8. Welsh rights for Wales? For number eight we must turn to Wales where it is easy to imagine that with the Welsh Parliament which has recently increased its powers, moving towards its own bill of rights (see Liberal Democrat community bill of rights proposal), or national action plan for Wales.  The equality duty in the Equality Act 2010 already has a distinctive Welsh dimension and indicates that devolved diversity in rights is already with us but where equality is concerned has managed to come in under the radar (Northern Ireland of course also having an already-differentiated equality duty, and conditioning the powers of the NI Assembly not just on the HRA but on equality).

Although I too paraphrase Oscar Wilde I should make it clear that I do not view bills of rights negatively.  However, I would view as misfortune a single UK bill of rights, which watered down the Human Rights Act and negated ten years of Bill of Rights debate and a sensible proposal in Northern Ireland.  And the UK Bill of Rights process does seem somewhat careless and unfortunate from whatever political point of view one comes from.  Seized on by the Conservative Party apparently to limit judicially protected rights, to ‘get out’ of unpopular ECHR and HRA rulings,  and perhaps even strengthen the (UK) union, the terms of reference they cobbled together in coalition contemplate extending EHCR rights and show little thought to devolution, much less any evaluation of whether a bill of rights process will be a force for unity or galvanize (already existing) commitments to devolved rights regimes.  Were I an anti-HRA/ECHR conservative I would view such this result as very careless.

Plus, it all seems a quite careless anyway.  The Commission is to consult on ‘which rights’, but not on process or enforcement; has a mandate and membership which ‘forgets’ devolution, does not mention or draw on expertise of identical devolved initiatives, and then tacks on a few devolved ‘advisors’ using a mysterious appointments process; apparently uses ‘polarized views on Bills of Rights’ as its key membership criteria; is given an almost non-existent website (buried as a section of the ‘Justice’ department); establishes a once-off time-limited written consultation process with no education dimension and little public purchase (despite lack of public ‘ownership’ being a key rationale for moving from the Human Rights Act, see  Grieve); and manifests its divisions on its first, less controversial, task of advising the government on reforms to the European Court of Human Rights, where the Commission’s official advice was supplemented/counteracted by a letter to Ministers from the Chair, both of which were then unilaterally denounced in the press by one of the members (see  UK Human Rights Blog).  Whew.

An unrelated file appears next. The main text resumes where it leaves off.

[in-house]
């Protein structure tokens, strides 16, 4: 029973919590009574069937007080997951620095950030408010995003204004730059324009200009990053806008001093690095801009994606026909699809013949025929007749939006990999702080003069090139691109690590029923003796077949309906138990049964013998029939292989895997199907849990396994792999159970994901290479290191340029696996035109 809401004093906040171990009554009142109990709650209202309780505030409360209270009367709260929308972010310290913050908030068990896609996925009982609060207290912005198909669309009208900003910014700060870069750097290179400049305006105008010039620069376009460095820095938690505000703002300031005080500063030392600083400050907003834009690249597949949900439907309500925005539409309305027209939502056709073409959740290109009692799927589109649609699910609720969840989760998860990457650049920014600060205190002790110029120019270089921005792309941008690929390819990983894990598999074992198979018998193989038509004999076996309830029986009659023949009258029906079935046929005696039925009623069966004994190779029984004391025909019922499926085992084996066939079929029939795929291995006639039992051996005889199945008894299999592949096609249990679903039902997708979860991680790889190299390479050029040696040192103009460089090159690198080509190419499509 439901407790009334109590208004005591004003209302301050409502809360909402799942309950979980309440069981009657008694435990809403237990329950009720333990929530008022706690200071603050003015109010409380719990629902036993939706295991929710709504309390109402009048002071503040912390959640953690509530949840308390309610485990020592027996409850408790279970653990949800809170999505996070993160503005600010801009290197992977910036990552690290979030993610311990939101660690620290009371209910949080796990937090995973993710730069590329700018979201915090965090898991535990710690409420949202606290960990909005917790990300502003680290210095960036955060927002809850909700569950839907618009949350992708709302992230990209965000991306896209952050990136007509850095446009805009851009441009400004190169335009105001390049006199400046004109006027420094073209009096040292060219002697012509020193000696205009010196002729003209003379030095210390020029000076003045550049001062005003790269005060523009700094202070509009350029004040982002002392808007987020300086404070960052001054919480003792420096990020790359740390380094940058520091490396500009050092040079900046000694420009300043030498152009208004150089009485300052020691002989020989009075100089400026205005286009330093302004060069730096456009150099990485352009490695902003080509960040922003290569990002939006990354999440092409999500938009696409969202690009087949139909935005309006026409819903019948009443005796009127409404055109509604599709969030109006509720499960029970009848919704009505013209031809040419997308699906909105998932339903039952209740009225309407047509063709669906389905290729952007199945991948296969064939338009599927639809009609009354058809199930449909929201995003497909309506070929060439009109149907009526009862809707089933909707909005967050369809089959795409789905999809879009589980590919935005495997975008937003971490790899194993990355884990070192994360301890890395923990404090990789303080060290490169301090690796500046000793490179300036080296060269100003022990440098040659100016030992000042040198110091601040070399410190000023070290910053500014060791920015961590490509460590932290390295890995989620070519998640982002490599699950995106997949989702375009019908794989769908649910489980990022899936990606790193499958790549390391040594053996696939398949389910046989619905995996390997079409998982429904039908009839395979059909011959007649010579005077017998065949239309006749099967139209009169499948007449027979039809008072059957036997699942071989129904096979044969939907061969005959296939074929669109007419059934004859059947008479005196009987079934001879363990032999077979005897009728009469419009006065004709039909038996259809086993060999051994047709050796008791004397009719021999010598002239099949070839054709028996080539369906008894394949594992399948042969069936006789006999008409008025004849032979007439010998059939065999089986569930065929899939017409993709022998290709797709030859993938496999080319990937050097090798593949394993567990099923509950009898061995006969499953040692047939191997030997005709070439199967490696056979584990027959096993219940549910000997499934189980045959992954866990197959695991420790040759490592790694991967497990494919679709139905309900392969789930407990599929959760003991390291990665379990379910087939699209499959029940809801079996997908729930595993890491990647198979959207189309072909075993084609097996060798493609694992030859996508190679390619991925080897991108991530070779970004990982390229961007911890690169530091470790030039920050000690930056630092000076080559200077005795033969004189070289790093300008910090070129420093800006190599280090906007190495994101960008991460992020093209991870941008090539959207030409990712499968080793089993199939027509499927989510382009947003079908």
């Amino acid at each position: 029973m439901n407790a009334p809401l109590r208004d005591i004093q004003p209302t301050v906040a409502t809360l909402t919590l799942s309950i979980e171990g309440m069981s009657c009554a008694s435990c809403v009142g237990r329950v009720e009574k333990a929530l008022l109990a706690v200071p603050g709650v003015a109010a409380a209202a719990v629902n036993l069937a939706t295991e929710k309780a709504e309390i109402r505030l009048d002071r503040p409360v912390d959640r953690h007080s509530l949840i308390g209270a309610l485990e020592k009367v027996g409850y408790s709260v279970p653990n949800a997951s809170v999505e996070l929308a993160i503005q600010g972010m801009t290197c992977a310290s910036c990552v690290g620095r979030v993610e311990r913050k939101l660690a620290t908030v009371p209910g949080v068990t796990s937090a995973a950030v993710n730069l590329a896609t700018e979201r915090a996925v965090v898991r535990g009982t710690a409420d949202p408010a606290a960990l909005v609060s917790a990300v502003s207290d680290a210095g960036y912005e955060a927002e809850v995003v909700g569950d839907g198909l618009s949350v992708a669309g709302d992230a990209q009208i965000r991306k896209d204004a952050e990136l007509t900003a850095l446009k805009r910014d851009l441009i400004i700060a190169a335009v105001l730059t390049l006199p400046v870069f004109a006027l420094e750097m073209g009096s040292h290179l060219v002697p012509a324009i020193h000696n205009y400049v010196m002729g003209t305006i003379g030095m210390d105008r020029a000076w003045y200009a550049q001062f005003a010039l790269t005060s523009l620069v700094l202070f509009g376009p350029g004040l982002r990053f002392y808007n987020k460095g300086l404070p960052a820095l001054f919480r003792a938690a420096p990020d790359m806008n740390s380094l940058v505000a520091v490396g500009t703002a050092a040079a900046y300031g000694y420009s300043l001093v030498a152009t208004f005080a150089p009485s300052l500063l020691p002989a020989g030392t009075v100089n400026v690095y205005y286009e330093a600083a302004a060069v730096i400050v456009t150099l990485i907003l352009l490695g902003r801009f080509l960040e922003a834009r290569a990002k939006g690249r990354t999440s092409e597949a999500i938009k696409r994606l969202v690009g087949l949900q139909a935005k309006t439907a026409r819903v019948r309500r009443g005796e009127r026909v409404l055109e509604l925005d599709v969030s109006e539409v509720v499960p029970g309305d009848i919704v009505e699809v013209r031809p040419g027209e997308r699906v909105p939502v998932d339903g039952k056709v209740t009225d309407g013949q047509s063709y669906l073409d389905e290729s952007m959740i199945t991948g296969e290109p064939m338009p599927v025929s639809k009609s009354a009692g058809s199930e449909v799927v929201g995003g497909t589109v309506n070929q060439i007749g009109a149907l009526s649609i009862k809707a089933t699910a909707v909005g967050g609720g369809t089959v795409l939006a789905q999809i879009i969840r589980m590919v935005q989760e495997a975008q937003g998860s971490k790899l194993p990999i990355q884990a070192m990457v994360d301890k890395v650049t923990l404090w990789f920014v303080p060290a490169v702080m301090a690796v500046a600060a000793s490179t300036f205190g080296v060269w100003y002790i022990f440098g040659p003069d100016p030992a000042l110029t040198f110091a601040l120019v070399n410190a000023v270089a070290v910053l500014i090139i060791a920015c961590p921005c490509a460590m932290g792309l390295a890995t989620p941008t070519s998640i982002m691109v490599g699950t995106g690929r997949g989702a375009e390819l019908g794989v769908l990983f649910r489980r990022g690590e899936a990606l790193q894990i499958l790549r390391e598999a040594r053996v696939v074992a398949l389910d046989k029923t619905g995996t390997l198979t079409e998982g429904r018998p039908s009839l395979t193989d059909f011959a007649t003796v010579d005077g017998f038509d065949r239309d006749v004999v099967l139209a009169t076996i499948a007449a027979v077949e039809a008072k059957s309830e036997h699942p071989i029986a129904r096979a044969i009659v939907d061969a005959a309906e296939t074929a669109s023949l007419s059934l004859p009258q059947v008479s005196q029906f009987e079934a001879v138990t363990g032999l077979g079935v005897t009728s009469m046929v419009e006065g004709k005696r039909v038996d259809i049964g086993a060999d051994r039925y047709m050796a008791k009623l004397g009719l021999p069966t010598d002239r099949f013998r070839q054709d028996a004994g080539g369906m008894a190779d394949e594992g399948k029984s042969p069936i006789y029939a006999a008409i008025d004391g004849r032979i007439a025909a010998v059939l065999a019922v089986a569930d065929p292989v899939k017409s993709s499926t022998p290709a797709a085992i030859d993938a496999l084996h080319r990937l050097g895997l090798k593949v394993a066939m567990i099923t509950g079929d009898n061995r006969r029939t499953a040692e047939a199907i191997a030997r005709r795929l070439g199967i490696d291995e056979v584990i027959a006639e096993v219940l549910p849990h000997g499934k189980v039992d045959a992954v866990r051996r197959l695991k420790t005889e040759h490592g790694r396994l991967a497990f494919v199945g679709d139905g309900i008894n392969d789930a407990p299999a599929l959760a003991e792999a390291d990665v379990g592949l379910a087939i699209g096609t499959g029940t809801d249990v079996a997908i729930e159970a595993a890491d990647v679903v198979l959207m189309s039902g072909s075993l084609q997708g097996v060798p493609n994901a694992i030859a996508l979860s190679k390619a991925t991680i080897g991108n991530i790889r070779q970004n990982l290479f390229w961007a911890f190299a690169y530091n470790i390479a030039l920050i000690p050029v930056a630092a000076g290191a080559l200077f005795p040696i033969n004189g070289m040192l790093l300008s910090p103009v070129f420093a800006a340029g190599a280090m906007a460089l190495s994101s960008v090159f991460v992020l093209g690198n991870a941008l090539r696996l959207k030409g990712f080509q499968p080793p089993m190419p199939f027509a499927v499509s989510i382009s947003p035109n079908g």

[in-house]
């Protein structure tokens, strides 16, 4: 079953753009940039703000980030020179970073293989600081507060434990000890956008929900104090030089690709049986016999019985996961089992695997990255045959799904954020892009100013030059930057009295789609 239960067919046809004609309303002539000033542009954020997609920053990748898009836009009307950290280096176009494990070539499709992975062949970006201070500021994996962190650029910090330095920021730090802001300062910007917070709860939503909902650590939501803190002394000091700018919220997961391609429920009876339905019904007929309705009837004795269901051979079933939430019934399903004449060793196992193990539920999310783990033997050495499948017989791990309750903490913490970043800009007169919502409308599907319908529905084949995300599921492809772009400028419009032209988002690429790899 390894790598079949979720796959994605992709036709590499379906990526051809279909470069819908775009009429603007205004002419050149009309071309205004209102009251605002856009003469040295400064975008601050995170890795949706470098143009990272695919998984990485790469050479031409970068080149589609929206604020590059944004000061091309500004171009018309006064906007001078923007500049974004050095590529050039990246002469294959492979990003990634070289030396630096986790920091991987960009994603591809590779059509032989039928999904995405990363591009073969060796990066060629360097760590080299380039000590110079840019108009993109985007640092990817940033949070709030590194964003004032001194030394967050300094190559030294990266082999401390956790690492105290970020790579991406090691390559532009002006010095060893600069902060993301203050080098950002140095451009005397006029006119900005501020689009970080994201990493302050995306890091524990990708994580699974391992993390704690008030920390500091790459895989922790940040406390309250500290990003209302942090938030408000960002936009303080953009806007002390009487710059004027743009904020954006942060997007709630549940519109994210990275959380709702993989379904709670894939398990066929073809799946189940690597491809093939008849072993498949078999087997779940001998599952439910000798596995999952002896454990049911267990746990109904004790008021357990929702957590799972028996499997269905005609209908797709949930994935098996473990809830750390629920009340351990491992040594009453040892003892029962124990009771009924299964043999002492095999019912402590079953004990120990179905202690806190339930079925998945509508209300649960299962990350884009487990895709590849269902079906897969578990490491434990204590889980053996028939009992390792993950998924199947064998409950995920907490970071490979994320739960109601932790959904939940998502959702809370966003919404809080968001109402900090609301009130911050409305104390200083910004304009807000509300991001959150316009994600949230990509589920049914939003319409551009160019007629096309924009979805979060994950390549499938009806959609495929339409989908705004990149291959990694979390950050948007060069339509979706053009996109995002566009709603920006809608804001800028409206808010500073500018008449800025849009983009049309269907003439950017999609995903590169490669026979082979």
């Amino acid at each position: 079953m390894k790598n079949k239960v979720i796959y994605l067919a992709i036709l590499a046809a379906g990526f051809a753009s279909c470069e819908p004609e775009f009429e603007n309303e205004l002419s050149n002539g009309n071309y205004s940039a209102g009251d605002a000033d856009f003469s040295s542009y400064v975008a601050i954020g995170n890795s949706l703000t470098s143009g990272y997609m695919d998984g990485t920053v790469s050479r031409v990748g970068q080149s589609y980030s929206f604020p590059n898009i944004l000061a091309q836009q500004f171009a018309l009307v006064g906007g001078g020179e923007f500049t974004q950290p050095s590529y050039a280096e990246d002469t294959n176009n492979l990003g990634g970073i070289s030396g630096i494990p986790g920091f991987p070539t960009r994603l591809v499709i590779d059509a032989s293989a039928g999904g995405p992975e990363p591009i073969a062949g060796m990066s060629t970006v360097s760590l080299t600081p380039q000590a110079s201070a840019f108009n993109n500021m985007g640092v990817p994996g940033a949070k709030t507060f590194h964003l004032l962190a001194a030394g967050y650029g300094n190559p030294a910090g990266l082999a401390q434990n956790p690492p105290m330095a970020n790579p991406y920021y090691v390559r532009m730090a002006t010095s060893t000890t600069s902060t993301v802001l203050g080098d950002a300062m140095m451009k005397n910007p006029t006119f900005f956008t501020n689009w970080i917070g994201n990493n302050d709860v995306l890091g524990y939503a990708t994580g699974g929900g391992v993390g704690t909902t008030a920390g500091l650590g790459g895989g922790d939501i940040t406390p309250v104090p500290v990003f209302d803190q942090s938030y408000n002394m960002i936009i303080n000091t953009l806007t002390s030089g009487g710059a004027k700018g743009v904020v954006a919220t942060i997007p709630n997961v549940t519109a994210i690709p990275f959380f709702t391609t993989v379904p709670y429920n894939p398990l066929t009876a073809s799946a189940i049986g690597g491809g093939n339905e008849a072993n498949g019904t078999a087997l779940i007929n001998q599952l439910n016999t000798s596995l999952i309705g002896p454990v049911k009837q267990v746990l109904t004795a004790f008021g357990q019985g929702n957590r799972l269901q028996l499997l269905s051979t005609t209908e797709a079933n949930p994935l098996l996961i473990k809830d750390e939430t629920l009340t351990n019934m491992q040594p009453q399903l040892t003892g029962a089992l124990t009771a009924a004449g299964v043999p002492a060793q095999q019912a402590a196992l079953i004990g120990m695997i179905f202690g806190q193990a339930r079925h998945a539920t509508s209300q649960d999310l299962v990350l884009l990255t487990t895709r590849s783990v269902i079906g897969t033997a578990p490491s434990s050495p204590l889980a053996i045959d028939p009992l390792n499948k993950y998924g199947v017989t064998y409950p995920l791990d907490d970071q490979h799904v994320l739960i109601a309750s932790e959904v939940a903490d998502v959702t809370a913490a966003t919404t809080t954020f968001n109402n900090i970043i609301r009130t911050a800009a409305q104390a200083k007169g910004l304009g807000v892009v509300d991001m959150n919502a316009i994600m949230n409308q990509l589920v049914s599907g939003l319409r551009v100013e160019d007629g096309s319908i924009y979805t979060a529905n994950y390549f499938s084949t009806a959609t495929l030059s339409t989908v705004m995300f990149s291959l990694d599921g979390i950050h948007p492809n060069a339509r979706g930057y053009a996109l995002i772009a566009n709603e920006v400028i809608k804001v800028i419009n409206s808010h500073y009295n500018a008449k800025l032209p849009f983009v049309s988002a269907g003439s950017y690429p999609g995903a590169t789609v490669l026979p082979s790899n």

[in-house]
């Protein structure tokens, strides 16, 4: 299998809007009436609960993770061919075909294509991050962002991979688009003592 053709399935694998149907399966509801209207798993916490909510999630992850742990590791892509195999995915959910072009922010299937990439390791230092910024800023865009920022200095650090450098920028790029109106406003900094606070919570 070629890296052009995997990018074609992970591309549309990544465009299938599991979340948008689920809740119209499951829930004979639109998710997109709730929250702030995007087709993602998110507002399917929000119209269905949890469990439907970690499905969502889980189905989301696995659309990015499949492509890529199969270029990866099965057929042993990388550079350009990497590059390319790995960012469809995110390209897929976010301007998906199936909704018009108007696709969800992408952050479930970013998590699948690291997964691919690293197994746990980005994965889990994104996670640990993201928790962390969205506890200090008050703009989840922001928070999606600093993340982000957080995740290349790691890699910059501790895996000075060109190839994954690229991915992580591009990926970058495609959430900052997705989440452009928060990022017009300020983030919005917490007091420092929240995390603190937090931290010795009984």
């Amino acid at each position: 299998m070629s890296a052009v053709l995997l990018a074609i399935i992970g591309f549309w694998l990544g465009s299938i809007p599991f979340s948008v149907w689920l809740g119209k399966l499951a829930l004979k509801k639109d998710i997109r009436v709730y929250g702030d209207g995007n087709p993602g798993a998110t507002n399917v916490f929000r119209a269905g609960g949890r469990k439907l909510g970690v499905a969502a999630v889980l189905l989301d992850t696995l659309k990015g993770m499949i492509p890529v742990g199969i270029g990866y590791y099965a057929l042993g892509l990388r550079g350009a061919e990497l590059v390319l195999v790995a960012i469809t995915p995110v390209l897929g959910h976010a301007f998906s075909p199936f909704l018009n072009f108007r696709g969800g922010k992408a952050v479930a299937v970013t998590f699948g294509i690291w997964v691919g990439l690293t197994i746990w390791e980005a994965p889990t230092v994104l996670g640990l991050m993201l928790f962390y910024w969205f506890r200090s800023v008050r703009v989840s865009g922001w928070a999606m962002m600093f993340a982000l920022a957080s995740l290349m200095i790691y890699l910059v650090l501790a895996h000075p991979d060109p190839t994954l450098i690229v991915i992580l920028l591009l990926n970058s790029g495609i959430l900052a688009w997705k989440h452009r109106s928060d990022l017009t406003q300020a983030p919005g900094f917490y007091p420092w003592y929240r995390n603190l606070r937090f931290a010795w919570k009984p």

Lost in this Bill of Rights mess, it is easy to miss the quite fundamental underlying negotiations that beget and sustain the mess.  Two key negotiations in particular are worth noting.

Plural rights for constitutional pluralism, or rights hierarchy for a unitary state?

One submerged negotiation is over a unitary or pluralist conception of the UK current constitutional arrangements.  For better or worse, the UK seems to be tracked into a process of incremental constitutional reform that includes on-going negotiation of devolution, and on-going negotiation of rights frameworks and the balance between legislature and judges at both national and devolved levels.  It is unreaslistic to expect such a process to deliver order, a common rights framework, and a neat rights hierarchy from devolved regions and courts, to the ‘UK’ and the UK Supreme Court, all embraced by a ‘we the people’ consensus. The current ‘Bills of Rights’ debates are  a by-product of incremental piece-meal reform, but also expose the limitations of such a process.  It is difficult to draft ‘we the people’ documents and broker foundational political compromises as to centre v. periphery, legislatures v judges, through processes that pretend to be minor tinkering at the edges.  We are indeed a big and complex society or even constellation of societies, and we need a ‘big conversation’.

Navigating the Universal and the Particular

The second negotiation is one over where and how universal human rights are best fashioned and applied.  All efforts to implement international human rights standards into domestic law and practice involve an attempt to provide for a particular application of universal rights.  The general wording of international human rights standards and the jurisprudence of their implementation bodies all leave considerable room for translating the universal into the particular.  In the translation, however, arguments arise as to what constitutes ‘translation’ and what constitutes re-writing.

Underlying the debate as to where and how to protect rights as between European, UK-wide and devolved fora, is a political debate as to who it is will really uphold ‘universal values’ in a locally appropriate way, and who has an agenda to ‘particularize’ rights to their own imperialist/ partisan political image.  Thus conservative politicians charge the ECHR as foreign and imperialist in terms of a European paradigm, and assert a UK Bill of Rights as a legitimate ‘more appropriate’ alternative.  However, proponents of the HRA suspect a conservative particularist/imperialistproject at play in the UK Bill of Rights debate, and an attempt at ‘watering down’ or even jettisoning the ECHR for narrow political gain.